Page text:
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How wine bottle labels affect sales

May 16, 2016   |   Joanne Grantz Recommended for:   Marketing
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Wine consumers - especially those who don't describe themselves as connoisseurs - might not be able to describe the type of wine they enjoy, the Wall Street Journal has noted. However, they can easily point to the labels they like. Some can even describe why they like a label with a little more detail than, "I don't know, I just like it."

A creative label helps wine sellers reach a previously unattainable market. Dr. Corey Miller, a wine entrepreneur and former scholar, runs a company that pairs talented designers with West Coast vintners. These artists design bottles for the winemakers and also post images of the label and product on their social media accounts.

"They have tens of thousands of Twitter and Instagram followers," Dr. Miller told the Wall Street Journal. 

There are some who disagree with the idea that labels are important. Katherine Moore of Union Square Wines and Spirits told Vinepair the majority of her customers - 60 percent, to be specific - prefer what's in a bottle to what's on the outside. In addition, sometimes a humorous label has the opposite effect, making a serious wine look silly and therefore harder to sell.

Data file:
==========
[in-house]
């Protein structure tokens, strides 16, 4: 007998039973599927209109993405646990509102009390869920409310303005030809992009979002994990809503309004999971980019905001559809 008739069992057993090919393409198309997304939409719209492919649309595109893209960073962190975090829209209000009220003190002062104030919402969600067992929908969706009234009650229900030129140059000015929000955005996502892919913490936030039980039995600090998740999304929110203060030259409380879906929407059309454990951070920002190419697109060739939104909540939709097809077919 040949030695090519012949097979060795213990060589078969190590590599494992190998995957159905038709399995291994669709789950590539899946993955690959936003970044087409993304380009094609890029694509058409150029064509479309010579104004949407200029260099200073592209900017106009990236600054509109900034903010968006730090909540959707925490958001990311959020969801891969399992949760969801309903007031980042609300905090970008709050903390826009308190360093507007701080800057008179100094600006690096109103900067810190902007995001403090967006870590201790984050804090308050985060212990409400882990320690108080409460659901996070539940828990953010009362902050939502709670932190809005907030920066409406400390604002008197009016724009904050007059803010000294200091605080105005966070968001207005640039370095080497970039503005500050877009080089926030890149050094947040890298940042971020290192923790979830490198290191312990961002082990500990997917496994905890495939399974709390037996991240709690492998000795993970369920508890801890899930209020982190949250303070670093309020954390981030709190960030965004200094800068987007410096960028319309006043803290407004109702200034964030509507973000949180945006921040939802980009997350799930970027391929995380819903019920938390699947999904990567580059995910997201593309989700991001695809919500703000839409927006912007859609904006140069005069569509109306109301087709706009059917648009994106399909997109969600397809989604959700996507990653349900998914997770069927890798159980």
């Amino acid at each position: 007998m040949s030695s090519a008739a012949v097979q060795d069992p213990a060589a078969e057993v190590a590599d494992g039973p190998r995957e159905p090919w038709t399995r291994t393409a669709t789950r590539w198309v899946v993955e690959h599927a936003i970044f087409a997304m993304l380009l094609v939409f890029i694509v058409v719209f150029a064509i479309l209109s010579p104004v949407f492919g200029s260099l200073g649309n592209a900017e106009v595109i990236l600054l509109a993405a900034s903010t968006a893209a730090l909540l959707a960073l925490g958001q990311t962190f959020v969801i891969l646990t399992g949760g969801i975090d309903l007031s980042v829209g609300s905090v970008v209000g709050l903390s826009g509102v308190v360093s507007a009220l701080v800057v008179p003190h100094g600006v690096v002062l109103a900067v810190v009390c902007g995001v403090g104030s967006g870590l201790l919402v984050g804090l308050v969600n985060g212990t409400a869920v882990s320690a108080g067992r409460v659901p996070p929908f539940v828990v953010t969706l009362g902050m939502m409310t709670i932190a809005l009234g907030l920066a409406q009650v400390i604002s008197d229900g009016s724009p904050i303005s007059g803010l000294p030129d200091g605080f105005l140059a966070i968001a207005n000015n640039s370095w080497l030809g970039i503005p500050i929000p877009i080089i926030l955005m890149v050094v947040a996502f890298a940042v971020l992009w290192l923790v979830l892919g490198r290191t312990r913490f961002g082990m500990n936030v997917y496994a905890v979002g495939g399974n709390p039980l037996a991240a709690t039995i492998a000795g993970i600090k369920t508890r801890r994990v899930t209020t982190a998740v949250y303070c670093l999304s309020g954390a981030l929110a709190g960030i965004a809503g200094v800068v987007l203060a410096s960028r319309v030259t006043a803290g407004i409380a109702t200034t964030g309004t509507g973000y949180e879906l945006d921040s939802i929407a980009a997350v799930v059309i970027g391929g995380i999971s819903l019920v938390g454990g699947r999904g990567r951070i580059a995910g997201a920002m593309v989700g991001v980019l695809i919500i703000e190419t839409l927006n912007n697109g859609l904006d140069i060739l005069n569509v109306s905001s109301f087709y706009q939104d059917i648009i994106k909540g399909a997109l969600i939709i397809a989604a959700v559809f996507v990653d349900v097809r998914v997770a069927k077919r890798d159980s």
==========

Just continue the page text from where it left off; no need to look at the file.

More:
"The way a wine bottle looks helps communicate a certain message."

However, there's no reason not to pair the right type of wine with an appropriate, yet beautiful, label. It's all about matching the ideas you'd like your wine to evoke while also creating a beautiful display. You want the product to convey a certain message, University of Illinois at Urbana-Champaign's advertising professor Brittany Duff told Vinepair. The way a bottle looks helps communicate that message.

How this knowledge helps wineries and wine sellers
Wineries should be inspired to design the best label they possibly can. You can take the idea into two routes: personalization and exclusivity or availability and widespread appeal. Both notions benefit from a professional look and detailed designs.

Online wine stores, on the other hand, should place their best-looking bottles towards the top of their product pages. They don't need to outshine the best sellers, but putting them somewhere easy to access ensures shoppers don't overlook them. In addition, you should market these products to people who are new to the wine experience - they're more likely to buy a bottle if they like the way it looks.

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